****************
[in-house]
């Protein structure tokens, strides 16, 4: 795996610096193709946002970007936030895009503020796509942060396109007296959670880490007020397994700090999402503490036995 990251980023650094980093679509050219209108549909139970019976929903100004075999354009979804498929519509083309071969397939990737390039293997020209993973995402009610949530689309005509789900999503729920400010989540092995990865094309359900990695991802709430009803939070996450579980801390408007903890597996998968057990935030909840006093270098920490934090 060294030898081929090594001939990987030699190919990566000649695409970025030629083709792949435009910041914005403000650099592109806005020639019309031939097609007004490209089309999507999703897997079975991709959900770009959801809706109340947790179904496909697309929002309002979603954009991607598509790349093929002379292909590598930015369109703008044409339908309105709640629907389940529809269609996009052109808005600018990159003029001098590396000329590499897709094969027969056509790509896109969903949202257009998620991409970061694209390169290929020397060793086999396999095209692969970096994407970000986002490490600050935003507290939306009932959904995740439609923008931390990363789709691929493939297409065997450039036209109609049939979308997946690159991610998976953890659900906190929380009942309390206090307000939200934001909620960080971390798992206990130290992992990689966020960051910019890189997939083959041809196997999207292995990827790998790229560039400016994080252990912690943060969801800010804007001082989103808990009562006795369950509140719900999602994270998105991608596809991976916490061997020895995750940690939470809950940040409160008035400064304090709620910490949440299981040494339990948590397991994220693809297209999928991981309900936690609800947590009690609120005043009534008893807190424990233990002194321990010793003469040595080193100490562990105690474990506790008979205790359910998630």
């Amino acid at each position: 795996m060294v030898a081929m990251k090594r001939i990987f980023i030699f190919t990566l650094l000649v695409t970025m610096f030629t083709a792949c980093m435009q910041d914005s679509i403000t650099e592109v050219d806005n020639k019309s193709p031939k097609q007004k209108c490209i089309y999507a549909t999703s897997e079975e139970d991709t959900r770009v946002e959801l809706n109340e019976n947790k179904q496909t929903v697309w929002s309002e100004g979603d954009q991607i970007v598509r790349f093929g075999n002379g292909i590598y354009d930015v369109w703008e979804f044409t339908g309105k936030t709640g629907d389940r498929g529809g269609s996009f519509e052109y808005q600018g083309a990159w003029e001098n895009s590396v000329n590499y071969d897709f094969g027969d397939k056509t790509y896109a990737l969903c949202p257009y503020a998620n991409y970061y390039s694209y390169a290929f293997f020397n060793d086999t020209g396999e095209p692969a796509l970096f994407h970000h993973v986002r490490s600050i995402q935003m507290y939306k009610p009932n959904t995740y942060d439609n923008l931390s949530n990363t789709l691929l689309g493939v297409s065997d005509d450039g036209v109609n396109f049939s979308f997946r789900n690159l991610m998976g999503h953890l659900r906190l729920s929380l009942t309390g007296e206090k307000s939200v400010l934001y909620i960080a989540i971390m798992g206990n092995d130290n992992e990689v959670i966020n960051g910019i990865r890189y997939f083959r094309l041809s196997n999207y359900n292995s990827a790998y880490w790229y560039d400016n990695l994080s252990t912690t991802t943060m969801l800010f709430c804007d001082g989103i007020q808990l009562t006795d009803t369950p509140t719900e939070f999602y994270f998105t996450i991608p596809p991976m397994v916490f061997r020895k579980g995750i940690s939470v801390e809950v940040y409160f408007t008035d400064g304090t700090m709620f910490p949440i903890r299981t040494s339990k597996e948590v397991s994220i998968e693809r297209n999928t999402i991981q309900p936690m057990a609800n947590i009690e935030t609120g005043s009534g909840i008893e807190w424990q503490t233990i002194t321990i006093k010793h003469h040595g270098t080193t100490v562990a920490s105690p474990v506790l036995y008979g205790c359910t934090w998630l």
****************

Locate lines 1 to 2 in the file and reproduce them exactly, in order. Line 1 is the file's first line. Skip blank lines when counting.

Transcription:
[in-house]
């Protein structure tokens, strides 16, 4: 795996610096193709946002970007936030895009503020796509942060396109007296959670880490007020397994700090999402503490036995 990251980023650094980093679509050219209108549909139970019976929903100004075999354009979804498929519509083309071969397939990737390039293997020209993973995402009610949530689309005509789900999503729920400010989540092995990865094309359900990695991802709430009803939070996450579980801390408007903890597996998968057990935030909840006093270098920490934090 060294030898081929090594001939990987030699190919990566000649695409970025030629083709792949435009910041914005403000650099592109806005020639019309031939097609007004490209089309999507999703897997079975991709959900770009959801809706109340947790179904496909697309929002309002979603954009991607598509790349093929002379292909590598930015369109703008044409339908309105709640629907389940529809269609996009052109808005600018990159003029001098590396000329590499897709094969027969056509790509896109969903949202257009998620991409970061694209390169290929020397060793086999396999095209692969970096994407970000986002490490600050935003507290939306009932959904995740439609923008931390990363789709691929493939297409065997450039036209109609049939979308997946690159991610998976953890659900906190929380009942309390206090307000939200934001909620960080971390798992206990130290992992990689966020960051910019890189997939083959041809196997999207292995990827790998790229560039400016994080252990912690943060969801800010804007001082989103808990009562006795369950509140719900999602994270998105991608596809991976916490061997020895995750940690939470809950940040409160008035400064304090709620910490949440299981040494339990948590397991994220693809297209999928991981309900936690609800947590009690609120005043009534008893807190424990233990002194321990010793003469040595080193100490562990105690474990506790008979205790359910998630």